Log in

No account? Create an account

Previous Entry | Next Entry

The conversation at CBC News headquarters in Toronto went something like this:
Peter Mansbridge (anchor of The National, almost grandfatherly, and impeccably dressed): Claire, how's the weather looking for the coming week?
Claire Martin (impossibly perky and possibly British, waving over the middle of the map and smiling): Well, Peter, it's looking very HOT this week in southern and eastern Ontario.
Peter Mansbridge: Sounds like a good time for a cruise.
So our hero, now the dean of North American broadcasters, really (since Brokaw, Rather, and Jennings have departed the scene), has set out on a journey through the Northwest Passage, through the islands that make up Canada's far north. And really, how could he resist visiting towns such as Resolute (average annual temperature of −16°C) and Kugluktuk*? He's anchoring the news from the deck of the Canadian Coast Guard icebreaker Louis St. Laurent, interviewing scientists who are studying the Arctic and the people who live there. Here's the intinerary and background.

The Canadian arctic could take on considerable importance in the coming years. Until recently, the waterways between the islands of the Northwest Territories—which are now part of the territory of Nunavut, formed in 1998—have been frozen over year-round. Now the ice is melting due to this global warming that we've been hearing about. There are two major areas of concern as a result. One is the effects on the environment, the people, and the wildlife. For instance, polar bears rely on the icepack so they can travel to hunt—actually so do the Inuit. With less icepack, hunting is less possible. The Inuit way of life may have to change. The polar bears would be a lot less lucky.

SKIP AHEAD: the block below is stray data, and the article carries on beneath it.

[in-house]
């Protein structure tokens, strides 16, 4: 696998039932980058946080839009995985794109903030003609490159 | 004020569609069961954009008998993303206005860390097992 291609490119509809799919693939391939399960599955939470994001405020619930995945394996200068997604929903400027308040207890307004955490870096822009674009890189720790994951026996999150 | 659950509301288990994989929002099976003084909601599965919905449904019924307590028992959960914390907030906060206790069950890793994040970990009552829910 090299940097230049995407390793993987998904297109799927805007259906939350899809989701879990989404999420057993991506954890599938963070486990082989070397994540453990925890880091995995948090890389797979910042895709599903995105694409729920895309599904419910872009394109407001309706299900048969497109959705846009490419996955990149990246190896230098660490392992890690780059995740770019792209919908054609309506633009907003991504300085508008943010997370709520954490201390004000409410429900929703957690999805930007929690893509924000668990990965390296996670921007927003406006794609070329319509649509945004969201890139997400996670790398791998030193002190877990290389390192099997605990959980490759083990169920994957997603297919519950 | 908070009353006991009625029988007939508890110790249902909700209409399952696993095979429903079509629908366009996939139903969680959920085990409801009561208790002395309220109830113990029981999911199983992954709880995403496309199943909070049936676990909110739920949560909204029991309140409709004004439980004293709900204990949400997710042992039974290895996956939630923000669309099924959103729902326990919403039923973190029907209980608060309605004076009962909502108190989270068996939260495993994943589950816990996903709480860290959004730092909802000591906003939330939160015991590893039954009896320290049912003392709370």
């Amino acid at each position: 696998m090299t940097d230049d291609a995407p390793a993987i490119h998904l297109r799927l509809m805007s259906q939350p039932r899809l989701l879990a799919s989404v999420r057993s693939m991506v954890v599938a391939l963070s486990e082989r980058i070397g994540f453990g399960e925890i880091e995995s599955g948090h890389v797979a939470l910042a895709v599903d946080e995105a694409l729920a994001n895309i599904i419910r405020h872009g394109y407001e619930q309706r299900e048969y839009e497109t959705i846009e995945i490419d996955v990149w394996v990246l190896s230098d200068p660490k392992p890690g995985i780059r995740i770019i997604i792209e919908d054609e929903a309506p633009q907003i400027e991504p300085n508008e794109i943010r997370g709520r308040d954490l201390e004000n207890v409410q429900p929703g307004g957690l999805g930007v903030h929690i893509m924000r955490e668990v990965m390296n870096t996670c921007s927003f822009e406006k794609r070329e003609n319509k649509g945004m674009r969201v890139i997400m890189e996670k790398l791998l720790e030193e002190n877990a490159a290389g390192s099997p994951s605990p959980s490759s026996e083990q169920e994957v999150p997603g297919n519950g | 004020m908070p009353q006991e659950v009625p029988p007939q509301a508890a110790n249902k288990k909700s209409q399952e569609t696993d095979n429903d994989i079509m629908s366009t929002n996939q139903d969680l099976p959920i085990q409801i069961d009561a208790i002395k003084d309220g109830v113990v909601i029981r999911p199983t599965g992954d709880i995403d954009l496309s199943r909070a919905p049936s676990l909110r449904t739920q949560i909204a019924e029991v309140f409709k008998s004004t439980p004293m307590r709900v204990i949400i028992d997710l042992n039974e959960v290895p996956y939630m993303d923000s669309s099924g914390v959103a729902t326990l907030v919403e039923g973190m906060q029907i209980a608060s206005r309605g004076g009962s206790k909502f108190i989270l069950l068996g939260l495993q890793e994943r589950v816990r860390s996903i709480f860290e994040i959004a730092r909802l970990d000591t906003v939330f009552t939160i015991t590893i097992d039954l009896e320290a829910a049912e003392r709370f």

The other area of concern is a national sovereignty issue. Canada claims the waterways between its islands as under its control. A U.S. ambassador has already averred that those are international waterways. It wasn't an issue when they were not navigable. If the Northwest Passage is truly opening up, it will attract a lot of interest as a shipping route. Ergo Canada's concern regarding sovereignty.

Anyway, I'm finding this all fascinating (I warned you, I am a geek), so I'll be watching The National this week for sure. The coolest thing about this is, all the people are being shown wearing insulated vests and coats, because it's still cold there. If I try real hard, I can almost forget that it's way too hot here.

* Dear Inuit: I love some of your town names. Kugluktuk is a lot of fun to say. More fun than the former name, Coppermine.



( 7 comments — Leave a comment )
Aug. 2nd, 2006 06:20 pm (UTC)
...and Tuktoyaktuk means "resembling a caribou"
No, really, it does. Gotta love random Inuvialuit legends.

I wonder if there's a way for those of us who don't get the CBC to access these broadcasts? Maybe an internet link to recordings of them? Because that would be so very cool. *restrains self from making terribly punnish temperature references*

Enquiring Canadaphiles wanna know.